[PySide] Python bindings for Qt/C++ library (advice needed on best practices)
info at mycontent.gr
info at mycontent.gr
Fri Jul 20 01:49:02 CEST 2018
thank you for your reply, that clarifies things.
In the first scenario (abstraction layer using the STL):
- There is the added advantage that one could use SWIG to create
bindings to multiple languages (e.g. R). This is the approach taken for
example in a library like SuperElastix
(https://github.com/SuperElastix/SimpleElastix), but this means that the
entire library would essentially be rewritten to use STL containers and
- An obvious disadvantage is that one needs to constantly convert
between QString and std::string, QList and std::vector, QMap and
std::map... Apart from the fact that all this code will need to be
maintained, have there been any benchmarks on the performance
degradation incurred when doing these conversion? In fact, does anybody
know of a library that has taken this approach ("Qt inside, STL to the
outside world") ?
In the second scenario (Qt types used as arguments to the Python bindings)
- Creating bindings for another language such as R is no longer
- It is indeed a deployment question, that can be solved with
requirements.txt for PIP. For this reason, actually, it may be helpful
to modularize the PySide2 bindings along the lines of Qt's modules. If
all that's needed for a library are the Py bindings to basic QtCore
objects, then it would be preferable to be able to include a dependency
only these bindings (something like pip install PySide2QtCore). I saw on
the blog that you are considering such a possibility, that's good to hear!
This scenario is the approach taken by the QGIS team, for example.
Quoting from their website: "PyQGIS bindings depend on SIP and PyQt4.
The reason for using SIP instead of more widely used SWIG is that the
whole QGIS code depends on Qt libraries. Python bindings for Qt (PyQt)
are done also using SIP and this allows seamless integration of PyQGIS
with PyQt." (replace SIP with shiboken2 and PyQt with PySide2 and you
have our scenario).
Any other pointers to real-life libraries that had to deal with these
issues will be greatly appreciated.
thank you for your time
On 19/07/2018 09:56 πμ, Alexandru Croitor wrote:
> For 1) if the bindings for your library don't expose any Qt classes to Python, then yes, you don't need to ship the QtCore python module, etc. You do need QtCore and QtXmlPatterns for building and running shiboken though. But deployment wise, you will only need Qt libraries and libshiboken, and the generated module for your library. You won't need PySide2 libraries.
> For 2) it's more of a deployment question, which for now users have to figure out for themselves based on their use cases. PyInstaller helps in this respect. And if you plan to publish your bindings to PyPi, I suspect there is some way (requirements.txt or similar) to specify that the PySide2 package needs to be installed as well.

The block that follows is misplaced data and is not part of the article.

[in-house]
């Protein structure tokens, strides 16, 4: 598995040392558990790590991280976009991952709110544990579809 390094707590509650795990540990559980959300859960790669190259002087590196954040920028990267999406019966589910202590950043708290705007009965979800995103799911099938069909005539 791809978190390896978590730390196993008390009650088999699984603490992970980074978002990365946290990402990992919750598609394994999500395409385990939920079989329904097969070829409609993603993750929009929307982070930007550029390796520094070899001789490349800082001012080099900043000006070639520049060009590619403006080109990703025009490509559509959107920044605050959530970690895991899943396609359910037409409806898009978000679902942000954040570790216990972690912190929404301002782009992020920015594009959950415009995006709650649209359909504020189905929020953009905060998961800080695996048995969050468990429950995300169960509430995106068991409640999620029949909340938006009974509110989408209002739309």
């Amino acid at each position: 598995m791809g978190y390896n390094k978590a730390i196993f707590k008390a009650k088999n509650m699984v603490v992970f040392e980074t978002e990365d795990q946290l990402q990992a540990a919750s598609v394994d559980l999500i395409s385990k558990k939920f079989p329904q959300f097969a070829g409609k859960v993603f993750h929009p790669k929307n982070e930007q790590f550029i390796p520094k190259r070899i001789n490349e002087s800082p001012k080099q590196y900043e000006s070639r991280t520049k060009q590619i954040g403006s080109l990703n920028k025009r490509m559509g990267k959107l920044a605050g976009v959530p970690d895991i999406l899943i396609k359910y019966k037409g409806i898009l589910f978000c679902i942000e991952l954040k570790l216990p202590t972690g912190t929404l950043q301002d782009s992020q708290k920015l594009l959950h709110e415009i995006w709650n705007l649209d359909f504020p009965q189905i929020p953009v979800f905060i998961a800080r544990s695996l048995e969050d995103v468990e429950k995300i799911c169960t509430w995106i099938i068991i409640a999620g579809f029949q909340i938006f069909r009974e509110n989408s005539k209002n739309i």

>> On 19. Jul 2018, at 02:10, info at mycontent.gr wrote:
>> Dear all,
>> first of all congratulations and thanks to the PySide2 team for a great project.
>> After going through the blog post at http://blog.qt.io/blog/2018/05/31/write-python-bindings/ on creating Python bindings for a C++ library with Shiboken, a few questions arise when thinking about a bigger/real-life project. I suspect these questions will come up frequently as people try to build Python bindings for their projects, so I would like to volunteer to collect the answers that I hope to get from this mailing list into a tutorial-style document (if the team is interested in this!)
>> Suppose that we have a Qt-based C++ library, for which we would like to create Python bindings.
>> Many library classes are subclasses of QObject. There are several methods accepting QString arguments and returning QLists, QHashes, QMaps, as well as pointers to the library’s objects.
>> Suppose that the library uses QtSql and QtXml (and many elements of QtCore) internally, but these objects need not be exposed to the user.
>> In most use cases, the users of the bindings will not need the Qt user interface classes, as they will be writing automation scripts. The library itself does not depend on QtGui, QtWidgets etc.
>> What would be the best course of action:
>> 1. Write a thin interface layer to the library using only C++ primitives and STL types, like std::string, std::list, so that all interfaces that will be exposed to Python accept and return standard library constructs?
>> 2. Create Python bindings with Qt objects as arguments?
>> In the first case, how can we keep the dependencies for library users to a minimum? QtCore, QtSql and QtXml are necessary for the functioning of the library, but the Python bindings of these Qt libraries, normally should not be necessary (is this correct?).
>> In the second case, how can we package the library in such a way that the required PySide2 dependencies are installed automatically (preferably using pip)? How can we keep the dependencies to a minimum?
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